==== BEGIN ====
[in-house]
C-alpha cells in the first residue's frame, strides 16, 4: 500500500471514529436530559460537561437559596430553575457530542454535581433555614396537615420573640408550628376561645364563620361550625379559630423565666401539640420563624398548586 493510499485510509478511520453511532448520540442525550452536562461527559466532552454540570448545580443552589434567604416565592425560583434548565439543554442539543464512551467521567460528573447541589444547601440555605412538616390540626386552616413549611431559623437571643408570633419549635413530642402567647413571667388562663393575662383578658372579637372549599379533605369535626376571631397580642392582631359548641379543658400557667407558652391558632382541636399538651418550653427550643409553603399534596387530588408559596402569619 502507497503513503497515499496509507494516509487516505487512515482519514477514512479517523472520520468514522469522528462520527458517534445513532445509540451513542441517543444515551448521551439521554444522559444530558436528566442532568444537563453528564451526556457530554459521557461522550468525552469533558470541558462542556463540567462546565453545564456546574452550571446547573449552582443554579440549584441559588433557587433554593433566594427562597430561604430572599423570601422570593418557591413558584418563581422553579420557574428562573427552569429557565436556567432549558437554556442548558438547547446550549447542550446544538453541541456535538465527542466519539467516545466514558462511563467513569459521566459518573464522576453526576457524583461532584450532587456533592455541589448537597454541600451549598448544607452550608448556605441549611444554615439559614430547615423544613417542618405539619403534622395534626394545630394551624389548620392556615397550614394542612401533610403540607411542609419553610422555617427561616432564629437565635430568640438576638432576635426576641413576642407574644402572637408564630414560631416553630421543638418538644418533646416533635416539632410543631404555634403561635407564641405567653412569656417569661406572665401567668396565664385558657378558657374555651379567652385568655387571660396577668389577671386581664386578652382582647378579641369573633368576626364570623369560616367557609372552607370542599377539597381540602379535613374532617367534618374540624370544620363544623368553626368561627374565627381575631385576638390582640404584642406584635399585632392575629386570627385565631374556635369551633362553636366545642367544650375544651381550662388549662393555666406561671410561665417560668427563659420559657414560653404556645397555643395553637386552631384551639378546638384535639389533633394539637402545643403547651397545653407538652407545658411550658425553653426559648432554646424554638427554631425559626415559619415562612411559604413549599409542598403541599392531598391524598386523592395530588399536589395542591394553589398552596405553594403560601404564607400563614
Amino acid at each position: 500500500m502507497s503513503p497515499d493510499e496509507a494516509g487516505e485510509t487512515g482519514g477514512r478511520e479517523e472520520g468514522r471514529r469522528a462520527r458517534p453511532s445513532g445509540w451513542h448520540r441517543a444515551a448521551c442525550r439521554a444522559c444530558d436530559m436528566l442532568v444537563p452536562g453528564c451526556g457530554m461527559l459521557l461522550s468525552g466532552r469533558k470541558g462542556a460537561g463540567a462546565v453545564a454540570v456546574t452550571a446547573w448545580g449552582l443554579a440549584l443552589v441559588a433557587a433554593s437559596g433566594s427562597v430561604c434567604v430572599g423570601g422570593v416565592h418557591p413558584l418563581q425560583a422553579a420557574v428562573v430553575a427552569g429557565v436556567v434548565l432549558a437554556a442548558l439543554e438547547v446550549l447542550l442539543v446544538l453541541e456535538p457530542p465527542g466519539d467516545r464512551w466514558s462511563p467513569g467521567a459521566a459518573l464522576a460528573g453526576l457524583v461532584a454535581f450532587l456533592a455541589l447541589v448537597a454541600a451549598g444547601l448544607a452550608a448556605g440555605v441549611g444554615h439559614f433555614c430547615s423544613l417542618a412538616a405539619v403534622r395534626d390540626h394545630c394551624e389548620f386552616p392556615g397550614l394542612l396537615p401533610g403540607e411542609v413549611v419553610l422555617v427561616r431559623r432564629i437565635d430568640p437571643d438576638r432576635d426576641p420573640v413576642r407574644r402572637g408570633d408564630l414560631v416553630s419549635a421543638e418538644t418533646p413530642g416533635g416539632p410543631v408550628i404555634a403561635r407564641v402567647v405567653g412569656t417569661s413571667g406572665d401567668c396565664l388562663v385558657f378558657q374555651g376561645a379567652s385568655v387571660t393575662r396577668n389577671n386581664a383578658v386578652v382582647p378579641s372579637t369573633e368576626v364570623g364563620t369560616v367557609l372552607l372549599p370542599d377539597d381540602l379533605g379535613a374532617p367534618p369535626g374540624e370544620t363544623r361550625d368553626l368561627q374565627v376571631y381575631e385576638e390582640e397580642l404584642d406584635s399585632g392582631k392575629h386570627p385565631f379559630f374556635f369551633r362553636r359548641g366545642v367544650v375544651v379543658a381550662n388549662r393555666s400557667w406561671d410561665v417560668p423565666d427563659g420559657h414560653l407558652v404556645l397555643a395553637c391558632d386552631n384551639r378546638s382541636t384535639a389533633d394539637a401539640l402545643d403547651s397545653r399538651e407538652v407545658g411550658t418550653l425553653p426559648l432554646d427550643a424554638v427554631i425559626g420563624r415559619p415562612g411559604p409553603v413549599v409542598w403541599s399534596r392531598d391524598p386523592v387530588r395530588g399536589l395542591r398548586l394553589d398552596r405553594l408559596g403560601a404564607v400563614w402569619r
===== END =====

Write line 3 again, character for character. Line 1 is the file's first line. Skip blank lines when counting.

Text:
Amino acid at each position: 500500500m502507497s503513503p497515499d493510499e496509507a494516509g487516505e485510509t487512515g482519514g477514512r478511520e479517523e472520520g468514522r471514529r469522528a462520527r458517534p453511532s445513532g445509540w451513542h448520540r441517543a444515551a448521551c442525550r439521554a444522559c444530558d436530559m436528566l442532568v444537563p452536562g453528564c451526556g457530554m461527559l459521557l461522550s468525552g466532552r469533558k470541558g462542556a460537561g463540567a462546565v453545564a454540570v456546574t452550571a446547573w448545580g449552582l443554579a440549584l443552589v441559588a433557587a433554593s437559596g433566594s427562597v430561604c434567604v430572599g423570601g422570593v416565592h418557591p413558584l418563581q425560583a422553579a420557574v428562573v430553575a427552569g429557565v436556567v434548565l432549558a437554556a442548558l439543554e438547547v446550549l447542550l442539543v446544538l453541541e456535538p457530542p465527542g466519539d467516545r464512551w466514558s462511563p467513569g467521567a459521566a459518573l464522576a460528573g453526576l457524583v461532584a454535581f450532587l456533592a455541589l447541589v448537597a454541600a451549598g444547601l448544607a452550608a448556605g440555605v441549611g444554615h439559614f433555614c430547615s423544613l417542618a412538616a405539619v403534622r395534626d390540626h394545630c394551624e389548620f386552616p392556615g397550614l394542612l396537615p401533610g403540607e411542609v413549611v419553610l422555617v427561616r431559623r432564629i437565635d430568640p437571643d438576638r432576635d426576641p420573640v413576642r407574644r402572637g408570633d408564630l414560631v416553630s419549635a421543638e418538644t418533646p413530642g416533635g416539632p410543631v408550628i404555634a403561635r407564641v402567647v405567653g412569656t417569661s413571667g406572665d401567668c396565664l388562663v385558657f378558657q374555651g376561645a379567652s385568655v387571660t393575662r396577668n389577671n386581664a383578658v386578652v382582647p378579641s372579637t369573633e368576626v364570623g364563620t369560616v367557609l372552607l372549599p370542599d377539597d381540602l379533605g379535613a374532617p367534618p369535626g374540624e370544620t363544623r361550625d368553626l368561627q374565627v376571631y381575631e385576638e390582640e397580642l404584642d406584635s399585632g392582631k392575629h386570627p385565631f379559630f374556635f369551633r362553636r359548641g366545642v367544650v375544651v379543658a381550662n388549662r393555666s400557667w406561671d410561665v417560668p423565666d427563659g420559657h414560653l407558652v404556645l397555643a395553637c391558632d386552631n384551639r378546638s382541636t384535639a389533633d394539637a401539640l402545643d403547651s397545653r399538651e407538652v407545658g411550658t418550653l425553653p426559648l432554646d427550643a424554638v427554631i425559626g420563624r415559619p415562612g411559604p409553603v413549599v409542598w403541599s399534596r392531598d391524598p386523592v387530588r395530588g399536589l395542591r398548586l394553589d398552596r405553594l408559596g403560601a404564607v400563614w402569619r